Emmons off New York Navy Yard, 21 March 1943.
USS Emmons(DD 457) USS Emmons(DD 457)
Emmons at Normandy in paintings by artist Dwight Shepler, who was embarked during the invasion.
The US Navy’s 100th modern (post-1930) destroyer—its newest when American entered World War II—was a “noble ship manned, loved, and fought by a noble crew” whose record exemplified the diverse history of the first “Bristol-class” destroyers: USS Emmons (DD 457).
The Emmons Saga by Edward Baxter Billingsley

Emmons’ eventful record is wonderfully captured in a book written by her third commanding officer in collaboration with the crew. Read an excerpt.

Visit the Emmons web site.

A great favorite of her squadron,” Emmons operated from South America to the Arctic through every major Atlantic and Mediterranean campaign—excluding only the Sicily and Italy landings—without casualties or damage. When the Atlantic war ended, she was converted as a high speed minesweeper and sent to Okinawa. There, while defending her close sister Rodman, she ran low on ammunition, was overwhelmed by kamikazes and lost.

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Emmons was laid down 14 November 1940 with Macomb, together the last destroyers of the 1,630-ton Gleaves-class built at Maine’s Bath Iron Works. Christened in honor of a prominent Civil War-era officer, she was launched 23 August 1941. After commissioning at Boston Navy Yard on 5 December and shakedown with Hambleton on a diplomatic mission to South America’s west coast, she joined Macomb and Federal-built Ellyson, Hambleton and Rodman in Destroyer Division 19 of Destroyer Squadron 10.

Operating mainly in the Atlantic and later in the Mediterranean Sea over the next two years, “Easy Money” was detached a week before D-day to join DesRon 18 for the Normandy invasion, substituting for Endicott*.

Emmons’ casualties at Okinawa.

Okinawa casualties

Source: Bureau of Personnel casualty report, NARA.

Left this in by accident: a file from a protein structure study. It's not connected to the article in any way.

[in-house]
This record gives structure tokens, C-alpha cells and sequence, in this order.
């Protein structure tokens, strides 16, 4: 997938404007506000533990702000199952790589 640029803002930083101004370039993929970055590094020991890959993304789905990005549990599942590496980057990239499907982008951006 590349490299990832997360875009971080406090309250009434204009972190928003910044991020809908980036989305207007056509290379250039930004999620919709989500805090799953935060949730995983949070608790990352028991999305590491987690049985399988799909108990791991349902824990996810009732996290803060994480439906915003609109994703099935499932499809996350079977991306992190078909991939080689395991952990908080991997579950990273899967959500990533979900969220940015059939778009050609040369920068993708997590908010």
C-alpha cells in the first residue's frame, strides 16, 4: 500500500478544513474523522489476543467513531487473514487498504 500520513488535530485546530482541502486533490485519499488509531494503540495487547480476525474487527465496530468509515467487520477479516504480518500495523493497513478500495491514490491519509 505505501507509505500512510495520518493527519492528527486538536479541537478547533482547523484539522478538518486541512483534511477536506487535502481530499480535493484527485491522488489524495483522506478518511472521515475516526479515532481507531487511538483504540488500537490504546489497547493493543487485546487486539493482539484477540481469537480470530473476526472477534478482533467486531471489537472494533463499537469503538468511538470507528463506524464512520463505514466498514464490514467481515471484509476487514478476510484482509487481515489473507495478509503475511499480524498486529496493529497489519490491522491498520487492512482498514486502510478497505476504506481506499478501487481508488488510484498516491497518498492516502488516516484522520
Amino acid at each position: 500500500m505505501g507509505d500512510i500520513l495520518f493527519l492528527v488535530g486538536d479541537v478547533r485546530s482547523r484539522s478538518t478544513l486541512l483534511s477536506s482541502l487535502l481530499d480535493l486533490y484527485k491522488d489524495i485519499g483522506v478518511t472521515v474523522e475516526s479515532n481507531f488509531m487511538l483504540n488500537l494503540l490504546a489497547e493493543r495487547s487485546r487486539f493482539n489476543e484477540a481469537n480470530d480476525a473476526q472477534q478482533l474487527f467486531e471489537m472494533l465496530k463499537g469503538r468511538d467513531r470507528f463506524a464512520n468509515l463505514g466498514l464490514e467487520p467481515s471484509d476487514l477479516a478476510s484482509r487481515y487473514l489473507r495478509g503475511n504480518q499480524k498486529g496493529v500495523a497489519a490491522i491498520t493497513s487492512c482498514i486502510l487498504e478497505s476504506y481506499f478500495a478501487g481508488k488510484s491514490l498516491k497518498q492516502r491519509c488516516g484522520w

Off Omaha Beach on D-day, 6 June 1944, she distinguished herself with accurate counterbattery fire; then participated in the bombardment of Cherbourg before returning with DesRon 10 to the Mediterranean for the invasion of southern France.

Converted at Boston as high speed minesweeper DMS 22 in November–December 1944, Emmons, with her squadron, then was sent to the Pacific as part of Mine Squadron 20 for the invasion of Okinawa. There, northeast of Ie Shima in the first mass kamikaze attack, 6 April 1945, she steamed to the defense of Rodman, which had been hit. Only after she ran low on ammunition did five suicide planes break through and hit her in a two-minute span—four more landed close aboard—killing one-quarter of her crew and wounding one-quarter more. The hits left her burning and drifting toward an enemy-held sector of the Okinawa coast until flagship Ellyson was ordered to sink her.

In addition to the Navy Unit Commendation for her action at Okinawa, Emmons earned five service stars during World War II.

In February 2001, Emmons’ wreck was discovered at a depth of about 140 feet, one of the few American ships lost off Okinawa in waters shallow enough for access by experienced divers.

A strong shipmate organization, the USS Emmons Association, continues to hold reunions every year.

* Endicott was damaged in collision with freighter SS Exhibitor in the Irish Sea on 24 May.